Bachmann also has an ownership stake in a Waumandee, Wisconsin family farm. From 1995 through 2006, the Bachmann family farm has received $251,973 in federal subsidies, chiefly for dairy and corn price supports. Since the death of her father-in-law, the farm and its buildings are rented to a neighboring farmer who maintains a dairy herd on the farm.Pretty good welfare, Michele! I could use bucks like that, but after my only foray into AFDC back in the early 80s (thanks to your president), I try not to live off of other people, as you do.
Not only does she take big money from taxpayers, without apology (via her nice salary and her farm subsidies), she actually MADE HER CAREER by DEFENDING THE INFERNAL REVENUE against THE PEOPLE! Do you believe this? And she continually presents herself as the brave anti-tax heroine of the right?
Liar, liar, pants on fire:
From 1988 to 1993, Bachmann was a U.S. Treasury Department attorney in the US Federal Tax Court located in St. Paul. According to Bachmann, she represented the Internal Revenue Service "in hundreds of cases" (both civil and criminal) prosecuting people who underpaid or failed to pay their taxes.Why would someone who (supposedly) believes the federal government is a bandit, professionally defend the government against hardworking folks who can't pay off the bandits? Sounds like someone is just another common political opportunist!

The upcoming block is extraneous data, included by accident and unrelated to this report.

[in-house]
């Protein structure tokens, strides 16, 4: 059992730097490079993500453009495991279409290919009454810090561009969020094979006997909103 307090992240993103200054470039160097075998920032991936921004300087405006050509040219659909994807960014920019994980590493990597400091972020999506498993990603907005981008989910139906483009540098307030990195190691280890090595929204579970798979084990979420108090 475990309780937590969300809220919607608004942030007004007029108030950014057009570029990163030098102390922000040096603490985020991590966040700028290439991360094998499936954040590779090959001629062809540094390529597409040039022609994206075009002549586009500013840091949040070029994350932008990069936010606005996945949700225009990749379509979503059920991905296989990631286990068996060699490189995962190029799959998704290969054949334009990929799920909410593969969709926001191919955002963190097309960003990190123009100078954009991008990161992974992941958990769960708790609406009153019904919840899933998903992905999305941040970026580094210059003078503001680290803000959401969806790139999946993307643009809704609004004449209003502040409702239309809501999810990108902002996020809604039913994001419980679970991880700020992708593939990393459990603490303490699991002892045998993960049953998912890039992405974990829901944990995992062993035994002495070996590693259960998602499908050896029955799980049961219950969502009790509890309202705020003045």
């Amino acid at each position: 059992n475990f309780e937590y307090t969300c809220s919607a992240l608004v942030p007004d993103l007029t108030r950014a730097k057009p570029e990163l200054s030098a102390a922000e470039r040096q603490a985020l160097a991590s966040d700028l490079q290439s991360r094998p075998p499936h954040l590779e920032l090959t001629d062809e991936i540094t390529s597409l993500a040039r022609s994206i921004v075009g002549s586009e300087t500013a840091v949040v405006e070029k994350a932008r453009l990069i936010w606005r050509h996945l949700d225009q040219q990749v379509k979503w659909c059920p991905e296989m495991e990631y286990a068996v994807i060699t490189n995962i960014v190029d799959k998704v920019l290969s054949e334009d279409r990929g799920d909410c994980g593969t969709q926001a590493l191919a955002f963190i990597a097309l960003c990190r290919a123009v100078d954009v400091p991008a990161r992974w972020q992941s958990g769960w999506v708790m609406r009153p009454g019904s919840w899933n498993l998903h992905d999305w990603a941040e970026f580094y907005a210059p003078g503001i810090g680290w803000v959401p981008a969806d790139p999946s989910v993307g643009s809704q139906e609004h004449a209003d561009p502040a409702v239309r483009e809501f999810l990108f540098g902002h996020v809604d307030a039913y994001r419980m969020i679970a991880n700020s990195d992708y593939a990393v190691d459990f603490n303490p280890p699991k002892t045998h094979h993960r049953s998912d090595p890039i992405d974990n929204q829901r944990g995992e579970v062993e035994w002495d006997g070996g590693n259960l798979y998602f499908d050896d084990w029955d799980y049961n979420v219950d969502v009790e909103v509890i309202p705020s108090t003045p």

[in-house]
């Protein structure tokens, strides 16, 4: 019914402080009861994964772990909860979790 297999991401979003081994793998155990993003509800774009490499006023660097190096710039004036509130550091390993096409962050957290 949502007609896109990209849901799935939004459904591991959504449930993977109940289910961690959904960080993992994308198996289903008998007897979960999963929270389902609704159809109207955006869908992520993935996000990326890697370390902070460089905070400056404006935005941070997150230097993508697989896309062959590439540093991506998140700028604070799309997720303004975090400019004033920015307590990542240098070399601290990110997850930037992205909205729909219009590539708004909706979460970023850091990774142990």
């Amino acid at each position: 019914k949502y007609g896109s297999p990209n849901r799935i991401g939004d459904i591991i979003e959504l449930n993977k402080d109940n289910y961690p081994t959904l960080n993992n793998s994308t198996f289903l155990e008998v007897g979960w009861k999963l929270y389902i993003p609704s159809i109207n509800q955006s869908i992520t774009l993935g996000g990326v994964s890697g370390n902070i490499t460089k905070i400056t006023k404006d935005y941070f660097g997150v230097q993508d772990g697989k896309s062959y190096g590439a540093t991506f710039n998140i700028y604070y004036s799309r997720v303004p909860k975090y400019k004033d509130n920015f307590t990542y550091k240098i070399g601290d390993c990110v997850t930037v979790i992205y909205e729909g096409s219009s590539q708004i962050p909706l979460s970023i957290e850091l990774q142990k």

And of course, by now, you have heard that she has re-written history?
Speaking at an Iowans For Tax Relief event, Bachmann (R-MN) also noted how slavery was a "scourge" on American history, but added that "we also know that the very founders that wrote those documents worked tirelessly until slavery was no more in the United States."See, folks, this is why it's bad to attend a "college" like Oral Roberts "University"... yes, that's her alma mater, are you surprised?
"And," she continued, "I think it is high time that we recognize the contribution of our forbearers who worked tirelessly -- men like John Quincy Adams, who would not rest until slavery was extinguished in the country."
It's true -- Adams became a vocal opponent of slavery, especially during his time in the House of Representatives. But Adams was not one of the founders, nor did he live to see the Emancipation Proclamation signed in 1863 (he died in 1848).
I knew it had to be something like that.
NOTE: Above graphic from HYPERVOCAL, who had more to say about Michele and her rather shaky grasp of American history.